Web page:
Get the facts about how to protect yourself and your family from the effects of secondhand smoke. Asthma QuizAsthma is a chronic disease of the airways of the lungs, which can be managed with proper treatment.
GERD affects nearly one third of the adult population to some degree, at least once a month. Almost 10% of adults experience GERD weekly or daily. Not just adults, even infants and children can have GERD.
What Type of Asthma Do I Have?
Symptoms of metastatic lung tumors depend on the location and size. About 30% to 40% of people with lung cancer have some symptoms or signs of metastatic disease. Because asthma causes resistance, or obstruction, to exhaled air, it is called an obstructive lung disease.
Intrathoracic mimickers of asthma
â€œIf you have acid reflux and you regurgitate high enough, you can get a bronchospasm that can trigger asthma,â€ Dr. Vaezi notes. Another theory is that acid reflux may trigger a protective nerve reflex that causes the airways to tighten in order to prevent the stomach acid from entering the lungs; this can lead to a bronchospasm too.
In fact, 15% of patients with sinusitis also have asthma (as opposed to 5% of the normal population). An astounding 75% of severely asthmatic patients also have sinusitis. Additionally, asthmatic patients often report that their symptoms worsen when they develop sinusitis.
Gastroesophageal Reflux Disease (GERD) is a common cause of respiratory symptoms in adults. Generally, GERD is associated with post nasal-drip and often presents as a chronic cough (upper-airway cough syndrome) with chest tightness that is usually not associated with airway obstruction . When it masquerades as asthma, additional symptoms such as heartburn and regurgitation may be present. Otherwise, GERD is often silent, and patients frequently deny symptoms.
Some people may suffer from asthma and heart failure simultaneously. These patients require treatment for both conditions. A new Children’s Hospital Medical Center of Cincinnati discovery may have significant implications for children with a eosinophilic esophagitis, a fast-growing new disease whose symptoms mimic gastroesophageal reflux, and for adults with reflux who are not being helped by currently available medications. Gastroesophageal reflux disease (GERD) is a common comorbidity for asthma sufferers, but many patients donâ€™t make the connection that control of their asthma is tied to control of their GERD. Do you have symptoms of regurgitation?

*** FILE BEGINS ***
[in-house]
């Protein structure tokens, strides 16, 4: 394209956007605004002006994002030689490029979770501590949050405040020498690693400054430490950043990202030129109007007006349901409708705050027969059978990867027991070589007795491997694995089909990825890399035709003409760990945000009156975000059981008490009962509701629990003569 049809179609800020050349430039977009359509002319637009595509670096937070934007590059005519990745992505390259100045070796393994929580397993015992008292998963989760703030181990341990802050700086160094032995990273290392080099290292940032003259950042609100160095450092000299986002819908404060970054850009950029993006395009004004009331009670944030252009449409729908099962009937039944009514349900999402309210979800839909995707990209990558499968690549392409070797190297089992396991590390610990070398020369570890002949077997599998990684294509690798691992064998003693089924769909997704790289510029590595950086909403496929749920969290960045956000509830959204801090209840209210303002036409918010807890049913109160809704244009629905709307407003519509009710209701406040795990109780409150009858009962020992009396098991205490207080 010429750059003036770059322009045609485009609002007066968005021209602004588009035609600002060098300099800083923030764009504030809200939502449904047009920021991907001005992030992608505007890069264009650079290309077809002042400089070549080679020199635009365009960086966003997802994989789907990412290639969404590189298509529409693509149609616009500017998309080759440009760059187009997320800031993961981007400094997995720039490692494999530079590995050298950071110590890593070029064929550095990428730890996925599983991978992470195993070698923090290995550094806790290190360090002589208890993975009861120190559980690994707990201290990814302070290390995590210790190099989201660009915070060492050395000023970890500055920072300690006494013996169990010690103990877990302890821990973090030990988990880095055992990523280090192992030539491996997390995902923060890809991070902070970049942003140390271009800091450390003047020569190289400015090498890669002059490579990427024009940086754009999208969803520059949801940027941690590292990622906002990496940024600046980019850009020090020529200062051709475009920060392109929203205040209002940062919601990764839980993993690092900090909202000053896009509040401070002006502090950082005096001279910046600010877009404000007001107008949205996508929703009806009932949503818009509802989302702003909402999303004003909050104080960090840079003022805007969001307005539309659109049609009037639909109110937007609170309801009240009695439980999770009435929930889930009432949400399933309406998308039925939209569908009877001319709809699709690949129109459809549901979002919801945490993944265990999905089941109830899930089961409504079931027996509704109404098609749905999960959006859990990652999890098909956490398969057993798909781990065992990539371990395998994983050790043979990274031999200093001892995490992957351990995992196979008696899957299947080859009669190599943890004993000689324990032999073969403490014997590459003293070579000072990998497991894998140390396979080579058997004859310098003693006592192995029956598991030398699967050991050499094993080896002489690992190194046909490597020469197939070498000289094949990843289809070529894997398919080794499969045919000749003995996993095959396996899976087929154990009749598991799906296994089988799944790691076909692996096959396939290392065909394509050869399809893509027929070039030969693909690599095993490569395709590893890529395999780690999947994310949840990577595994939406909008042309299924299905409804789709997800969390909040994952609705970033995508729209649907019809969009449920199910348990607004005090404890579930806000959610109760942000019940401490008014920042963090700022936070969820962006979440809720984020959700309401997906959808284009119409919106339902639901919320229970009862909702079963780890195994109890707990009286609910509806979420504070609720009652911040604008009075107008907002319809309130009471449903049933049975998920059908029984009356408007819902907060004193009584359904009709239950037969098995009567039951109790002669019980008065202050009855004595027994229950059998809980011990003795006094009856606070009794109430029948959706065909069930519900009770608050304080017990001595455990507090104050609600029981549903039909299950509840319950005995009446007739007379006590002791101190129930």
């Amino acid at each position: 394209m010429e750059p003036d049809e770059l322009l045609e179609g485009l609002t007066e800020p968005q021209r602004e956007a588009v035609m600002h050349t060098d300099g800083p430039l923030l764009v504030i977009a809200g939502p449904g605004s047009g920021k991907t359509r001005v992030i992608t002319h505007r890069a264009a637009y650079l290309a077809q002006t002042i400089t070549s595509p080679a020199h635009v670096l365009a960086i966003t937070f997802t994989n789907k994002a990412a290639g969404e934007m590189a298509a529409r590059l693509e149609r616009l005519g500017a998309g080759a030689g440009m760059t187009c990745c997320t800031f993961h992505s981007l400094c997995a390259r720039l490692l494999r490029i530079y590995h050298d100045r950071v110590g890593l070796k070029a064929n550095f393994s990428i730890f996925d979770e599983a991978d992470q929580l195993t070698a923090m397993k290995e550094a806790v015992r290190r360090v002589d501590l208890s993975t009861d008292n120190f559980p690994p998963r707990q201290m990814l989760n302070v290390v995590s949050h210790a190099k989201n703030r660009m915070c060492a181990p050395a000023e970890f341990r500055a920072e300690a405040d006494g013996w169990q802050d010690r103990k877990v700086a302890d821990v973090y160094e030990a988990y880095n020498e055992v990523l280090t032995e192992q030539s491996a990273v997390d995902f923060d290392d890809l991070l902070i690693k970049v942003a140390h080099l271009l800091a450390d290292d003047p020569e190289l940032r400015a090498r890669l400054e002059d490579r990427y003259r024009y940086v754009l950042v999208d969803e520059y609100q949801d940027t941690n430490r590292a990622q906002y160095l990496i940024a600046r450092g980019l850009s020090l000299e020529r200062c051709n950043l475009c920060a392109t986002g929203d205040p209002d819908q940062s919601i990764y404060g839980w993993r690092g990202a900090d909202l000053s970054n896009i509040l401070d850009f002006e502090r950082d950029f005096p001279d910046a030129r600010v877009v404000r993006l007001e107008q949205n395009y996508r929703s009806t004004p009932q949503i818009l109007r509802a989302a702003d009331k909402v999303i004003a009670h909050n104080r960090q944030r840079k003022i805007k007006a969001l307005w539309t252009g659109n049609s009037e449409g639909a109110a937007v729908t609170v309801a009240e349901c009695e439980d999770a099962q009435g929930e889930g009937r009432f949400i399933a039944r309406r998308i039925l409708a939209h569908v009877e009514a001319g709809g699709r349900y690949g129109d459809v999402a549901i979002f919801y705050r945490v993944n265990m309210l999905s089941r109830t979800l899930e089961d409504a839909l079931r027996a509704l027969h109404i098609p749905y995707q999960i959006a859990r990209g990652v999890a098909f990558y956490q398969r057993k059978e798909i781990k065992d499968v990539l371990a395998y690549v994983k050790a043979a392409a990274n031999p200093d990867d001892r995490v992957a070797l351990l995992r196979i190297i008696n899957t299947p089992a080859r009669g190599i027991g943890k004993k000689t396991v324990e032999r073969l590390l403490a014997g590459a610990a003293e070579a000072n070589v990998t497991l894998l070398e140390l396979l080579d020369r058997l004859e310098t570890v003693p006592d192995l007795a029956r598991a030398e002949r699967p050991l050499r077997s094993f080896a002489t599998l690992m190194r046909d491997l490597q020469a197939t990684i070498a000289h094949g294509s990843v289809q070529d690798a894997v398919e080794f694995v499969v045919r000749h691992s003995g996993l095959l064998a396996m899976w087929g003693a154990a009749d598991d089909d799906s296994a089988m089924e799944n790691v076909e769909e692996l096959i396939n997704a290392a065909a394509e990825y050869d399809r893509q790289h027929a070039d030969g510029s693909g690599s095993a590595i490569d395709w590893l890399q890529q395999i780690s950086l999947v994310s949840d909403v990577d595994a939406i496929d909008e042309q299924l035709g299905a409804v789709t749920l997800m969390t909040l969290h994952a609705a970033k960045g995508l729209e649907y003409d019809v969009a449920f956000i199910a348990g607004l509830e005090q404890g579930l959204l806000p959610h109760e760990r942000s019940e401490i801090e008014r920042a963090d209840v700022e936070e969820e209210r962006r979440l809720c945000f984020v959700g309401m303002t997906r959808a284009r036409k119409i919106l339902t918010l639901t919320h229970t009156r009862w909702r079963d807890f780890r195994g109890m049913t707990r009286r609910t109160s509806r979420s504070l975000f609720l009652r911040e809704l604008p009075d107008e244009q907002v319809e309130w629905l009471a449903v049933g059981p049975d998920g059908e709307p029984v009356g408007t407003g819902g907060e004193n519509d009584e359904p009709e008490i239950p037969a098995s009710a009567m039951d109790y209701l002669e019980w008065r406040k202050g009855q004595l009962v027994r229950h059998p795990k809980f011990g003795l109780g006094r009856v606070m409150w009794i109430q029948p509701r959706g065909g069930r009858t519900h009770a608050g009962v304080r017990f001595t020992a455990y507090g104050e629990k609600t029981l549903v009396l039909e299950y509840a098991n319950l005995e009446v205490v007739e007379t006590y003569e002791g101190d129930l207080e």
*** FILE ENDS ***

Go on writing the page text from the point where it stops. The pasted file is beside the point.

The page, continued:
While Iâ€™ve read about this in several articles, I have yet to find a credible explanation for it. Another theory is that medicines used to treat asthma may cause GERD. For instance, systemic steroids are known to cause reflux.
Methacholine challenge test (MCT). Even if lung function tests are normal, you can still have mild, intermittent asthma. Your doctor may order a methacholine challenge test. During this test, you inhale increasing amounts of a mist of methacholine before and after spirometry.
Physicians recommend that people with reflux problems avoid fatty and fried foods; caffeinated drinks; onions; garlic; tomato-based products; citrus fruits; pepper; chocolate; peppermint; and alcoholic beverages. Some people have GERD with no symptoms of heartburn. These individuals may feel chest pain, difficulty swallowing, or have the feeling that something is stuck in their throat or swallowing becomes blocked. Since small children have underdeveloped digestive systems, they are more likely to experience GERD and its consequences.
Now, Dr. Rothenberg and his colleagues at Cincinnati Children’s food allergy clinic treat about 60 cases each year. Physicians throughout the United States also report an explosion in the number of cases. There are, of course, foods that Cory has to avoid, including tomato-based products and sodas, which we as a family need to be aware of. Cory eats an apple every day to help manage his acid and, surprisingly, pickles help too.
Why Asthma May Trigger GERD
When diagnosed in non-allergic asthmatics, GERD tends to be poorly responsive to asthma rescue and controller medicines, and is therefore considered difficult to control, or severe asthma. At the present time, it is unknown whether GERD treatment results in better asthma control. What causes asthma? Are there home remedies for asthma?
Further, even among those who show abnormal proximal esophageal pH, there is improvement in respiratory symptoms with control of distal gastroesophageal reflux alone. It is also possible that physiological changes in asthma, including increased lower esophageal pressure, the mechanical influence of a depressed diaphragm caused by hyperinflation, and cough mediated by increased abdominal pressure, may contribute to gastroesophageal reflux to some degree. In addition, some of the medications used for treatment can aggravate gastroesophageal reflux; thus, there is a perception that gastroesophageal reflux may be an effect rather than cause of chronic respiratory conditions. Gastroesophageal reflux disease (GERD) is a condition in which the esophagus becomes irritated or inflamed because of acid backing up from the stomach.